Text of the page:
Asian MBA graduates: Here’s how you can find a job abroad

Finding a job abroad has its challenges, but one MBA admissions consultant and career coach shares some tips to make this a reality.

By Yasmin Ahmad Kamil 

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Finding a job abroad is challenging on many fronts, especially if you don’t know where to start or don’t have any industry contacts. The same can be said for MBA graduates who aspire to have international work experience and expand their horizons. 

Picking the right location is an important consideration for many. While the US has long been an attractive option for MBA graduates, the tide is turning.

“For decades, American programmes have got the lion’s share of international MBA graduates – with a big proportion hailing from China, India and other Asian countries,” said Sameer Kamat, founder of MBA Crystal Ball and Careerizma, via an email interview with U2B.

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Sameer Kamat is the founder of MBA Crystal Ball and Careerizma. Source: MBA Crystal Ball

“While the halo around American business schools has faded significantly in the last few years, primarily due to the visa uncertainties, it continues to draw in a considerable number of Asian applicants.”

Some candidates, however, are put off by the lack of clarity on how the H1B and OPT (Optional Practical Training) related policies might change. For these individuals, some of the other countries that are appealing include Canada and the UK. 

The H1B is a visa programme allowing US companies to temporarily employ foreign graduates in specialty occupations. It has a duration of three years. 


Conversely, the OPT is a student visa extension which allows eligible international graduates to work in the US for up to 12 months after completing their studies. STEM majors get an additional 24 months.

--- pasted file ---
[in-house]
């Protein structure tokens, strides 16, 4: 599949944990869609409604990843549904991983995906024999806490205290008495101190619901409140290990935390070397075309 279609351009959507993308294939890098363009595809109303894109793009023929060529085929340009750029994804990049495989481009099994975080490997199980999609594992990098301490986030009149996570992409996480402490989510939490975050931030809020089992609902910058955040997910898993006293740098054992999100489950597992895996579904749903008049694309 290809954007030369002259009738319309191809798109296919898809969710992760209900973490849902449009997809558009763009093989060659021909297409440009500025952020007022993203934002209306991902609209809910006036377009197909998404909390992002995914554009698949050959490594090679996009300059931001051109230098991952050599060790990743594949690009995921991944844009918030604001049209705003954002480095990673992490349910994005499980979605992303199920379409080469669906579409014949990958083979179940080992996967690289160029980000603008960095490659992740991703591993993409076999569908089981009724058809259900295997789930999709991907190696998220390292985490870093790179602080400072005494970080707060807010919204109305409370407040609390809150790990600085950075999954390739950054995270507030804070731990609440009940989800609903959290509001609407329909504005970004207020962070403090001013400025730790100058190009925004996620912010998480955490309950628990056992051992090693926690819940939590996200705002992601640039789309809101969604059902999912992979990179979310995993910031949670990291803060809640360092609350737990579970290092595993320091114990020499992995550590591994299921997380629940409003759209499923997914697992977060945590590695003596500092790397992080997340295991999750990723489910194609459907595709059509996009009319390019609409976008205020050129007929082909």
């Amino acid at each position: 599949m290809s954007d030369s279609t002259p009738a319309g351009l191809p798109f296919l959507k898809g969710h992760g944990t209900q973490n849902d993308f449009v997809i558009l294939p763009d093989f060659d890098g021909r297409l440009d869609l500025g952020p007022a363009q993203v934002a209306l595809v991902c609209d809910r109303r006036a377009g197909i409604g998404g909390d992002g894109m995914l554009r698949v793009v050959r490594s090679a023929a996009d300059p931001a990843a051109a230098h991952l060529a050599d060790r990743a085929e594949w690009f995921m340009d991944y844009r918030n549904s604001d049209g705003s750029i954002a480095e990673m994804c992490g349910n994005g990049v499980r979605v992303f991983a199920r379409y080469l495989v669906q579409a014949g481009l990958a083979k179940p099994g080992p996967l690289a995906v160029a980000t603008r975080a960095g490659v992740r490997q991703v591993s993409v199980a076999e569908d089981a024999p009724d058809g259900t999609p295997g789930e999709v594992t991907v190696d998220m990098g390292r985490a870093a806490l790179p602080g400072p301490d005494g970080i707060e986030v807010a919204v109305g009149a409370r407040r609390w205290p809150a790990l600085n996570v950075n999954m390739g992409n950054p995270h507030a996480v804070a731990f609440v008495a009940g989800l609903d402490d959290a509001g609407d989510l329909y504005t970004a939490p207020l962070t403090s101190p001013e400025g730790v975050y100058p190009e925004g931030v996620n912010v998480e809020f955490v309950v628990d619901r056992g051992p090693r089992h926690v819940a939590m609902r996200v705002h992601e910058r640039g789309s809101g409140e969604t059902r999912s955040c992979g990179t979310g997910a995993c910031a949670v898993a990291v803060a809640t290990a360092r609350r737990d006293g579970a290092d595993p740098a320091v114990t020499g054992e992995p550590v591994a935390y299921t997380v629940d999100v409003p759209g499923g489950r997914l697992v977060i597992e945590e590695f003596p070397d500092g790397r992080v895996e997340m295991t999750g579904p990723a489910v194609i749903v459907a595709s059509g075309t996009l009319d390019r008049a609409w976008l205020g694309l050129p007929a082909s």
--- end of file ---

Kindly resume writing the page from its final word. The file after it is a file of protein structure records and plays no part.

An analysis by the National Foundation for American Policy (NFAP) found that the denial rates for H1B petitions have increased significantly, rising from 6% in FY 2015 to 24% through the third quarter of FY 2019 for new H1B petitions for initial employment.

“To put this in perspective, between FY 2010 and FY 2015, the denial rate for ‘initial’ H1B petitions never exceeded 8%, while today the rate is three times higher.”

Attractive countries for Asian MBA graduates

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Singapore has enjoyed a good reputation among Asian students looking for quality education at a reasonable price. Source: Roslan Rahman/ AFP

Sameer, who has an MBA from the University of Cambridge, notes that Canada already has a favourable post-study work permit policy that international students find attractive. 

For instance, with a Post-Graduation Work Permit (PGWP), international graduates can work in Canada for a period of up to three years, provided they meet the requirements. The UK currently has a two-year post study work visa in place.

The MBA admission consultant said another big concern for Asian students is the exorbitant tuition costs in the western world. 

“For that reason, Singapore has enjoyed a good reputation among Asian students looking for quality education at a reasonable price. We’re also getting an increased interest from applicants who want to study in Germany,” said the MBA admissions consultant and career coach.


Improve your chances of securing a job abroad

Sameer said, “As with business school admissions, recruitment is also about ‘fit’. Regardless of the size of the company, it’s up to the student to highlight the right skills, enthusiasm and fit with the role.”

To improve their chances of finding a job abroad, MBA graduates can do several things:

Step 1

“The first step in the process would be to choose the right MBA programme in the right country. Don’t get swayed by rankings,” said Sameer.

“Look at the other factors that would affect your odds of getting good opportunities. For instance, attending a top ranking programme in a country that doesn’t have many MBA job opportunities would mean, you’d have to return home with a big debt.”

Step 2

“The second step would be to research market trends. Reach out to current students and recent alumni to find out the ground realities of finding a job in a new country where you don’t have an existing network,” he said.

“During the MBA, find ways to grow your network in your target industry. There may be several opportunities that aren’t advertised. Brush up on your soft-skills and interpersonal skills. Being proficient in English isn’t sufficient. Getting immersed in an international programme is a great way to gain cross-cultural exposure.”

Ultimately, despite the challenges that come with finding a job abroad, there are opportunities for MBA graduates to build an international career with some careful planning.